The coroner’s damp dungeon stank of formaldehyde and worse. Azmin Malcolm Dougall turned up the oil lamps to drive the eerie shadows into the corners. She chose to call the underlying scent mold—not decay.
She’d seen decomposing corpses before. Calcutta had unfortunately been littered with them after the cyclone. She accepted that the corporeal shell housing the human spirit was a natural element that returned to the earth just as dying leaves did. The spirit was what mattered.
To that end—she set up her tripod, slipped her experimental dry plate into her camera, and perched the box on the stand. The chemicals she was using to produce the dry process plates were cutting into her budget, but she’d created some exciting results that gave her hope she might have discovered her gift.
Tonight, she added to the experiment with her new—and dangerous—magnesium reflector.
The oil lamps flickered in an unexpected draft, and she frowned. The cellar shouldn’t allow air currents. That was the reason she had set her first experiment here. Light was the key to success and flickering would ruin the image.
She set up her new reflector to illuminate the corpse on the slab. Thankfully, for her purpose, the body needn’t be uncovered.
Lighting the last lamp, Azmin held her breath, positioned herself behind the box, lit the magnesium coil—and uncovered the lens to catch the flaring light.
The door swung in with a rush of spring wind, extinguishing half the lamps, and plunging the cellar into gloom except for the bright explosion of the magnesium.
“Bloody hell!” the uncivilized intruder shouted in fury.
Muttering an unladylike curse under her breath, Azmin covered the lens. The shot was ruined, and so were her chances of catching the corpse’s spirit.
The wretch entering practically electrified the chamber with a furious energy that might terrify both living and dead into fleeing. Azmin, however, wasn’t of the fearful sort. She studied the rude apparition in the remaining dim light.
Tall, lean, wearing a white lab coat that failed to conceal menacingly broad shoulders, the intruder visibly calmed himself by shoving a long-fingered hand into his mop of thick dark hair. Swinging to her, he glared. His unfashionably clean-shaven jaw and sharp cheekbones exposed centuries of intimidatingly aristocratic ancestry. In the dim light of the one overhead light, his eyes gleamed silver as they narrowed.
Azmin glowered back. Despite his white lab coat, Azmin recognized the professor, and her insides lurched. She’d once traveled halfway around the world to avoid the rake. He was even more magnificent now than he had been as a student.
“What the. . . Hades. . . are you doing?” he demanded, amending his intended obscenity.
“Packing my equipment,” Azmin replied in her brightest, most insouciant manner. She had always liked to irritate Dr. Alexander Dare the same way he irritated her.
Irritation might not be quite the correct word. But despite appearances, she was a lady, and she did not use carnal words. Or even think them. The frustration he caused had always been of a physical nature.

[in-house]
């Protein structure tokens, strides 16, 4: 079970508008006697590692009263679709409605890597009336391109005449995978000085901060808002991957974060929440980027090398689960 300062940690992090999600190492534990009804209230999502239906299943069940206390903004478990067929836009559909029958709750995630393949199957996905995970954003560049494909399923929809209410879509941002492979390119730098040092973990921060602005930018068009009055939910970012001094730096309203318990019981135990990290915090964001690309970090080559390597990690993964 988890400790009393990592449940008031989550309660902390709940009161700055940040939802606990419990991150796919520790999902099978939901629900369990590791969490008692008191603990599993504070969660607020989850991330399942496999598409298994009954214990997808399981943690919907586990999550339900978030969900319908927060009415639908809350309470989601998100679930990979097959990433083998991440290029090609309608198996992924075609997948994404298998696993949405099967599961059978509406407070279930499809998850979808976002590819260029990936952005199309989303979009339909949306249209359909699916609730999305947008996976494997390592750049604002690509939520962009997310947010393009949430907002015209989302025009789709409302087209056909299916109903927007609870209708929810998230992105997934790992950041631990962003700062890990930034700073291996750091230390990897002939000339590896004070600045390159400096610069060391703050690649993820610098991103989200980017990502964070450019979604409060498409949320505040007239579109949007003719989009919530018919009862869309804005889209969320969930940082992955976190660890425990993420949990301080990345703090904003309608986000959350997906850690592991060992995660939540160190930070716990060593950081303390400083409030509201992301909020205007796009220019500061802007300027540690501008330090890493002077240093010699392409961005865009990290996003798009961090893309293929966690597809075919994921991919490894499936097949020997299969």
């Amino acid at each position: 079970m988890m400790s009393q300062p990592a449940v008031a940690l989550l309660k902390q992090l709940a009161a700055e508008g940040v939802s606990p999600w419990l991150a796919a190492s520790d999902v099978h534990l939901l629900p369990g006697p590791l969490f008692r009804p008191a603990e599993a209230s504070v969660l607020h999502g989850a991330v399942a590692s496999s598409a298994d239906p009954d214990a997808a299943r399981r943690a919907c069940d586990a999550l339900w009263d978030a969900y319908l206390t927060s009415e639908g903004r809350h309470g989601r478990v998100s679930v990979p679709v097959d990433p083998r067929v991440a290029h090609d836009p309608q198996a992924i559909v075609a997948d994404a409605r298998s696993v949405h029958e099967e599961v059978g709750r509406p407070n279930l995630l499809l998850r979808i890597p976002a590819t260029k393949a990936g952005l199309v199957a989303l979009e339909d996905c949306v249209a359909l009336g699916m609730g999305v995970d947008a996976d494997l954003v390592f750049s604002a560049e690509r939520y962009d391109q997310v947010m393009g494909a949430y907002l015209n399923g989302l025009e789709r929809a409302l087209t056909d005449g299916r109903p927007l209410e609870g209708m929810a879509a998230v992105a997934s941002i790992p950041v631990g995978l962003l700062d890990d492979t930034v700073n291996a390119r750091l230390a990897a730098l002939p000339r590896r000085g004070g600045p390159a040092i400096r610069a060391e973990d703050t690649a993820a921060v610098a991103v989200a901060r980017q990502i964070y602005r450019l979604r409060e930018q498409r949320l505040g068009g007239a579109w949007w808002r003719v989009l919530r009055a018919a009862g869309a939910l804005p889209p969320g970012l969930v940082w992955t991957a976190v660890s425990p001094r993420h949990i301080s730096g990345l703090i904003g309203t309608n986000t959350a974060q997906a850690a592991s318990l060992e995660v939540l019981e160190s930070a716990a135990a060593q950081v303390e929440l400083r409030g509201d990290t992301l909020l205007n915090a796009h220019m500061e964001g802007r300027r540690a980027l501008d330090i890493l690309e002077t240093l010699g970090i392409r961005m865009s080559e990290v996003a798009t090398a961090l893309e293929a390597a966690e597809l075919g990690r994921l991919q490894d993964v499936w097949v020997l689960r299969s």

“Who gave you permission to be in here?” Recovering from his momentary shock, the good doctor proceeded to the slab and threw back a corner of the sheet, revealing a man’s bare chest. “I haven’t much time. You need to remove yourself forthwith.”
The man still had the world’s longest lashes, concealing stone-cold eyes—iron gray at times like this.
“Forthwith,” she mocked. “Who stuck that stick up your rump? You used to be fun.”
“Children have fun. Men work. And you haven’t answered me. What are you doing here and who gave you permission? This is no place for a lady.” Setting down his leather bag, he produced a small tool case and laid it open on a table.
Azmin packed her far less expensive carpet valise. “The coroner’s wife is interested in spiritualism. I have permission to photograph the spirits of the recently deceased, not that it’s any of your business, but it is thoughtful of you to remember that I am a lady.”
“Spiritualism,” he snorted. “Do you rattle bones and raise sheets? The dead are dead.”
“Their bodies are, agreed. And if a spiritualist would allow me into a séance, I might learn whether or not she was actually raising spirits. But for some reason, they won’t allow photographic equipment.” She snapped her valise closed and shouldered the long handle of her reflector.
“And what good would it do you to photograph a spirit, even if they existed? They can’t talk.” He drew a mark over the corpse’s chest. “You’re better off learning something useful, like knitting.”
He hit on a sore point. She wanted to be useful. She was a Malcolm. Malcolms had psychical talents that helped others. She should have more useful gifts than knitting—if only she could discover them.
If glass plates didn’t cost so much, she’d throw one at the professor’s head.
She didn’t want his attention, she reminded herself. Ten years ago, she’d traveled halfway around the world to India to avoid having anything to do with the man. It was just her rotten luck that when she chose to return to the most remote outpost she could visit—Edinburgh—he was here too.
She let herself out of the cellar. He didn’t even notice.